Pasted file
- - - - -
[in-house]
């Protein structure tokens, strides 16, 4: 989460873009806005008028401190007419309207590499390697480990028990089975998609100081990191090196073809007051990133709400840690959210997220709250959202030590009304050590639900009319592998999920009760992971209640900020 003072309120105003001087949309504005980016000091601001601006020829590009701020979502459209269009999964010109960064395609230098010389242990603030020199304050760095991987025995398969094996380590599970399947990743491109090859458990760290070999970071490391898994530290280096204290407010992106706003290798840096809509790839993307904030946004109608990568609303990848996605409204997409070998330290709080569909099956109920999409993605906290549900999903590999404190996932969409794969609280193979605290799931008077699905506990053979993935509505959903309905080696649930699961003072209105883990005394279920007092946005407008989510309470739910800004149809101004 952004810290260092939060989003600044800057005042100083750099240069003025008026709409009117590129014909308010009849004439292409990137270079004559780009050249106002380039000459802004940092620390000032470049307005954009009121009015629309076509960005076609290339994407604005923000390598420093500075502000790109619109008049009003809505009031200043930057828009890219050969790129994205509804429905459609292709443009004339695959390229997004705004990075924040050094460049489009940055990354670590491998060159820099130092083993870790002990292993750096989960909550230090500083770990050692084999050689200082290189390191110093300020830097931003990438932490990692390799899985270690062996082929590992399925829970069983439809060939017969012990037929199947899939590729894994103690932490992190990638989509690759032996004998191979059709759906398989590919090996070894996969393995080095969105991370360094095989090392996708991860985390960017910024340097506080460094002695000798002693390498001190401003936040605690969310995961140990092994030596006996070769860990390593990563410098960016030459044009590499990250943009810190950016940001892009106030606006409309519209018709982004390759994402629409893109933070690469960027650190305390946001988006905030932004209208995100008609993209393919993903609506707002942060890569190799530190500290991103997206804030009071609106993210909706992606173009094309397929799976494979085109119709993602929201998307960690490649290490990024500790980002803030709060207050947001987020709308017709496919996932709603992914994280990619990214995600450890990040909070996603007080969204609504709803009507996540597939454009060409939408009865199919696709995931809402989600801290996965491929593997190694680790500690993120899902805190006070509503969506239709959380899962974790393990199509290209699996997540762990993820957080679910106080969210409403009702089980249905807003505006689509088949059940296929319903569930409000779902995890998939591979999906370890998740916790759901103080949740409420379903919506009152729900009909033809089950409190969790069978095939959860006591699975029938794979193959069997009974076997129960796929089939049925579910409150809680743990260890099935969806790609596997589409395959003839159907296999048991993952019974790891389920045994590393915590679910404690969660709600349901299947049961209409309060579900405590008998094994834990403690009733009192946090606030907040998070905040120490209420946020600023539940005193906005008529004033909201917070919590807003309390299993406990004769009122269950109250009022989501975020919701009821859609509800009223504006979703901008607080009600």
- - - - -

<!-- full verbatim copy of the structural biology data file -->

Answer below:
[in-house]
């Protein structure tokens, strides 16, 4: 989460873009806005008028401190007419309207590499390697480990028990089975998609100081990191090196073809007051990133709400840690959210997220709250959202030590009304050590639900009319592998999920009760992971209640900020 003072309120105003001087949309504005980016000091601001601006020829590009701020979502459209269009999964010109960064395609230098010389242990603030020199304050760095991987025995398969094996380590599970399947990743491109090859458990760290070999970071490391898994530290280096204290407010992106706003290798840096809509790839993307904030946004109608990568609303990848996605409204997409070998330290709080569909099956109920999409993605906290549900999903590999404190996932969409794969609280193979605290799931008077699905506990053979993935509505959903309905080696649930699961003072209105883990005394279920007092946005407008989510309470739910800004149809101004 952004810290260092939060989003600044800057005042100083750099240069003025008026709409009117590129014909308010009849004439292409990137270079004559780009050249106002380039000459802004940092620390000032470049307005954009009121009015629309076509960005076609290339994407604005923000390598420093500075502000790109619109008049009003809505009031200043930057828009890219050969790129994205509804429905459609292709443009004339695959390229997004705004990075924040050094460049489009940055990354670590491998060159820099130092083993870790002990292993750096989960909550230090500083770990050692084999050689200082290189390191110093300020830097931003990438932490990692390799899985270690062996082929590992399925829970069983439809060939017969012990037929199947899939590729894994103690932490992190990638989509690759032996004998191979059709759906398989590919090996070894996969393995080095969105991370360094095989090392996708991860985390960017910024340097506080460094002695000798002693390498001190401003936040605690969310995961140990092994030596006996070769860990390593990563410098960016030459044009590499990250943009810190950016940001892009106030606006409309519209018709982004390759994402629409893109933070690469960027650190305390946001988006905030932004209208995100008609993209393919993903609506707002942060890569190799530190500290991103997206804030009071609106993210909706992606173009094309397929799976494979085109119709993602929201998307960690490649290490990024500790980002803030709060207050947001987020709308017709496919996932709603992914994280990619990214995600450890990040909070996603007080969204609504709803009507996540597939454009060409939408009865199919696709995931809402989600801290996965491929593997190694680790500690993120899902805190006070509503969506239709959380899962974790393990199509290209699996997540762990993820957080679910106080969210409403009702089980249905807003505006689509088949059940296929319903569930409000779902995890998939591979999906370890998740916790759901103080949740409420379903919506009152729900009909033809089950409190969790069978095939959860006591699975029938794979193959069997009974076997129960796929089939049925579910409150809680743990260890099935969806790609596997589409395959003839159907296999048991993952019974790891389920045994590393915590679910404690969660709600349901299947049961209409309060579900405590008998094994834990403690009733009192946090606030907040998070905040120490209420946020600023539940005193906005008529004033909201917070919590807003309390299993406990004769009122269950109250009022989501975020919701009821859609509800009223504006979703901008607080009600």